12 December 2016

festive frolics

Beyond the Back Garden 

Welcome to the first in a new series that will run monthly throughout 2017 and beyond? Beyond the Back Garden will take a candid look at life in the rural setting of the Chiltern Hills, an area of outstanding natural beauty that London's outskirts gently touch. I'll be of on adventures, meeting some of the regions characters, exploring its nooks and crannies. So settle back with a glass of pre Christmas sherry, and enjoy the first edition. Which has a distinctly festive feel to it. Although you wouldn't realise that when the first picture is of a sheep! 

live nativity

Ewe do you think you are! 

Its not often that you get the chance to walk a sheep up your local high street! 

Well that's exactly what happened this Saturday, as our local village set about getting into the true spirit of Christmas, by hosting its third 'Live Nativity.' Live because it features all manor of animals including the sheep above, whose name has long since left my memory. Robert? Beatrice? No gone! 

The animals form just a small part of the 'organised mayhem' that is our nativity. Not my words, words from observers. Who thoroughly enjoyed it, I may add. It goes like this; there are scenes of key stages in the nativity story. Mary & Joseph heading to Bethlehem. The Kings setting out to follow the star, and our little moment as the shepherds. Each scene takes place in a different part of the village, and visitors are guided through by a narrator with a sound system. The crowds, and there were many this time, follow the donkey on its journey, dodge cars as they cross roads and enjoy the individual scenes.  St Francis of Assisi back in 1223 created the first nativity scene. I wonder what he'd make of ours?

live nativity

'Catch that sheep!'

I'd like to think that we were the stars, but we weren't. The animals take centre stage. Especially the sheep that decided it had had enough and bolted over the fence! Caught magnificently by one of the support team before it was headed off into the gloom (typically cloudy with some drizzle) or possibly the pub! Lines delivered or should I say 'ad-libbed!' we proceeded or the sheep proceeding to lead us up the high street toward the final, and most significant scene, the nativity. Goats, the donkey (showing its arse!) and an alpaca mingled with the crowds, and a real life, stand in, baby Jesus. Carols were sung, mince pies & tea had as the finale.

On a Serious Note 

A Live Nativity is a wonderful way to get the Christmas story across, in a setting that's not restricted by religious boundaries, i.e. a church. It's in the open air, available for all, young and old. It's great fun, people sing, laugh and it helps bring the community together. So what's not to like about it? 

There are many of these events being held around the UK and the world. The US seems particularly keen. I'd recommend it to everyone. Although having always performed (well tried too!), its hard to tell exactly what the rest of it was like. I hear it goes down a storm each year.  Roll on next year, more ad-libs and escaping sheep and plenty of Christmas cheer!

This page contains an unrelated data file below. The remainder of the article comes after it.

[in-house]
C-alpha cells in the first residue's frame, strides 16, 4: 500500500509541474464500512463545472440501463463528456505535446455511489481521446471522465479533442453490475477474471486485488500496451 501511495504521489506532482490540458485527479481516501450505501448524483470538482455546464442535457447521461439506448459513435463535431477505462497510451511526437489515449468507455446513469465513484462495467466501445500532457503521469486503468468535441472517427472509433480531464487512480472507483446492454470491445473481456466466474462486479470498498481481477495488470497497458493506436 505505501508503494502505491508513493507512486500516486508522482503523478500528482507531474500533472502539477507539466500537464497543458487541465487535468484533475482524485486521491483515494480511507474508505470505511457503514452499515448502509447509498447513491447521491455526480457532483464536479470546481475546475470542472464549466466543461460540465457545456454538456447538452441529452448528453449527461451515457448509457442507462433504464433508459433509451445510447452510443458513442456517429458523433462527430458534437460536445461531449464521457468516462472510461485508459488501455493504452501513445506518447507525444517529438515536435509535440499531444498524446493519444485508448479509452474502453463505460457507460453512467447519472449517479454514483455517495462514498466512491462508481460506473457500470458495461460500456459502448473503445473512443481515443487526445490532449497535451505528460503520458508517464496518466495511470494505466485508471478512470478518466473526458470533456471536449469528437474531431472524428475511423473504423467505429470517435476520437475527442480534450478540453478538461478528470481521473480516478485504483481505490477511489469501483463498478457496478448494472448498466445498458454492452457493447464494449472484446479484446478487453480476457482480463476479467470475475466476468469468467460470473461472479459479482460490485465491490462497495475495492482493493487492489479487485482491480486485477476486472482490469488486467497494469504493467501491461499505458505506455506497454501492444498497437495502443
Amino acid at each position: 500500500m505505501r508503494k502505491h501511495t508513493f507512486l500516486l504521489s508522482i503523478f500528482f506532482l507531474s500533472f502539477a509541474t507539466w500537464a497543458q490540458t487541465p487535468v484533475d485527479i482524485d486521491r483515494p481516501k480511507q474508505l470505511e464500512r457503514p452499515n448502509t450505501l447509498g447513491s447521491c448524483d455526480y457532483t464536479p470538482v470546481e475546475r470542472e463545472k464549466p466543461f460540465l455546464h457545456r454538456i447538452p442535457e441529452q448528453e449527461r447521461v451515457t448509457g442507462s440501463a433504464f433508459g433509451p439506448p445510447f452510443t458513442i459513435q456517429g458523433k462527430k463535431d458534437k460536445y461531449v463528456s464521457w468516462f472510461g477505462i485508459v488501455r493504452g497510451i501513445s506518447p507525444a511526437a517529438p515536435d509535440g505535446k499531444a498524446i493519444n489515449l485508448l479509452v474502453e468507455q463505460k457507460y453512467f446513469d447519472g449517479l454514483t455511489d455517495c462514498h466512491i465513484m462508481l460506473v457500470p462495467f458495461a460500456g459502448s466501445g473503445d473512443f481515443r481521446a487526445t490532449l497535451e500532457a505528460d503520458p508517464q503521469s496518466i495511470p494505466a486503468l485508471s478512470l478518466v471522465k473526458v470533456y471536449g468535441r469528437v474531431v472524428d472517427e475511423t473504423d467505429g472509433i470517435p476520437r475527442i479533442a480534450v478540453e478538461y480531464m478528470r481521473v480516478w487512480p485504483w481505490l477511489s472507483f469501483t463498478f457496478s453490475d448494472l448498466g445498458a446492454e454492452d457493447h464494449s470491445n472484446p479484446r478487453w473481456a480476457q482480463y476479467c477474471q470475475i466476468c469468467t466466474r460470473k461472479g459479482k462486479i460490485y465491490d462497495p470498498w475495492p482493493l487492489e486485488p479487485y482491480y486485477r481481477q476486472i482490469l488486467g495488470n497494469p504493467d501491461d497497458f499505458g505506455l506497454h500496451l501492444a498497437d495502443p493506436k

Festive Frolics 

The following day our village, which by the way is on the edge of the Chilterns, about an hours train ride from the big city, held its first Christmas street festival. It wasn't that large, so I'm not going to compare it to the larger Christmas markets dotted about our fair land and beyond into Europe. This was our little one and although small it was a great start. It attracted a good crowd, so here's hoping for bigger and better next year. Here in no particular order is what I thought..

Christmas festival

* Stalls - a mix of the tacky, to the handcrafted. Perhaps could have done with a few more European style stalls? 

* Rides - strictly for the little ones. Although if I'd have gone on it I'd probably have been sick! Reminds me of a ride I took at Brighton Pier. I got spun around so much, at the request of those I was with! I spent the next two or three hours lying on Brighton's pebbly beach trying to recover! Never, never again! 

* Warm wine - I didn't have any. £5 for a glass! Shocking. Please, £3 maybe, but £5. Can buy a bottle (just about) for that or gone home made my own and returned to the high street, cup in hand. 

* Extremely loud music - The local Estate Agent decided that the world needed to hear their festive choice of tunes. Some hit, most miss! It was loud. I wouldn't be surprised if passing aircraft, we're on the Heathrow & Luton flight path, didn't divert due to the sound waves or just because the choice in tunes would have ruined their flight!

* Lights - There were lots of lights, hence why I took pictures of them. Lights just add something don't they? Makes everything seem so warming and comforting. 

christmas festivals

Its all about lights isn't it? 

Street festivals are great. That's official. Alright this wasn't Notting Hill Carnival or the Day of the Dead parade. It was our little festival and I was proud of it. Throughout the land, in the cities and towns there will be others taking place. What's not to like about them? They get you out of your chair. They help the local economy, you see your neighbours! Street festivals and events like the Live Nativity help to keep rural communities going, so "All hail" to them and all the others dotted throughout the world. Festive frolics indeed. 

Beyond the Back Garden will return in January. Thanks as always for your support and messages. Here's hoping you all have some festive frolics before the merriment of Christmas really kicks in. 


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